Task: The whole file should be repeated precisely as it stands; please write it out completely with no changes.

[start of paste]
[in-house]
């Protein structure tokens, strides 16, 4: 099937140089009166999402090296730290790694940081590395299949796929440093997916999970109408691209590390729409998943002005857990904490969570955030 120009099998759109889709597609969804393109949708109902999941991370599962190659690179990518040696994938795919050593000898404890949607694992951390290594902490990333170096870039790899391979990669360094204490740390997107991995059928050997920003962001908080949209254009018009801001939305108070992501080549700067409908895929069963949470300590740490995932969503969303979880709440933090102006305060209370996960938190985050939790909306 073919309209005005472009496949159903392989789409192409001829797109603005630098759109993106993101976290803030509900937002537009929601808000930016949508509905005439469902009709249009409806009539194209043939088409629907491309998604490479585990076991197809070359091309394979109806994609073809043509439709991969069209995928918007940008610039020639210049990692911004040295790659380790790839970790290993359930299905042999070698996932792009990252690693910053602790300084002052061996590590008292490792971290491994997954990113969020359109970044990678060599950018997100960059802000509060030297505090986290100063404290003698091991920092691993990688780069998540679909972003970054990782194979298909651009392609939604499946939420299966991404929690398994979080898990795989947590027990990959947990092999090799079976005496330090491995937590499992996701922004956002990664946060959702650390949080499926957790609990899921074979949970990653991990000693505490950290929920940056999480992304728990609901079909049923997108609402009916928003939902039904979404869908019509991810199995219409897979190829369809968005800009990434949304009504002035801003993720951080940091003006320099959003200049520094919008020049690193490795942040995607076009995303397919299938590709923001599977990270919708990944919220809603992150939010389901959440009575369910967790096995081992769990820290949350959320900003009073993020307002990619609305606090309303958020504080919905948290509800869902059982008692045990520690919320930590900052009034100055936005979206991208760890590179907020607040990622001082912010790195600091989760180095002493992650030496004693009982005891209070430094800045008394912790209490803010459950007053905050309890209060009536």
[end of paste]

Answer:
[in-house]
């Protein structure tokens, strides 16, 4: 099937140089009166999402090296730290790694940081590395299949796929440093997916999970109408691209590390729409998943002005857990904490969570955030 120009099998759109889709597609969804393109949708109902999941991370599962190659690179990518040696994938795919050593000898404890949607694992951390290594902490990333170096870039790899391979990669360094204490740390997107991995059928050997920003962001908080949209254009018009801001939305108070992501080549700067409908895929069963949470300590740490995932969503969303979880709440933090102006305060209370996960938190985050939790909306 073919309209005005472009496949159903392989789409192409001829797109603005630098759109993106993101976290803030509900937002537009929601808000930016949508509905005439469902009709249009409806009539194209043939088409629907491309998604490479585990076991197809070359091309394979109806994609073809043509439709991969069209995928918007940008610039020639210049990692911004040295790659380790790839970790290993359930299905042999070698996932792009990252690693910053602790300084002052061996590590008292490792971290491994997954990113969020359109970044990678060599950018997100960059802000509060030297505090986290100063404290003698091991920092691993990688780069998540679909972003970054990782194979298909651009392609939604499946939420299966991404929690398994979080898990795989947590027990990959947990092999090799079976005496330090491995937590499992996701922004956002990664946060959702650390949080499926957790609990899921074979949970990653991990000693505490950290929920940056999480992304728990609901079909049923997108609402009916928003939902039904979404869908019509991810199995219409897979190829369809968005800009990434949304009504002035801003993720951080940091003006320099959003200049520094919008020049690193490795942040995607076009995303397919299938590709923001599977990270919708990944919220809603992150939010389901959440009575369910967790096995081992769990820290949350959320900003009073993020307002990619609305606090309303958020504080919905948290509800869902059982008692045990520690919320930590900052009034100055936005979206991208760890590179907020607040990622001082912010790195600091989760180095002493992650030496004693009982005891209070430094800045008394912790209490803010459950007053905050309890209060009536």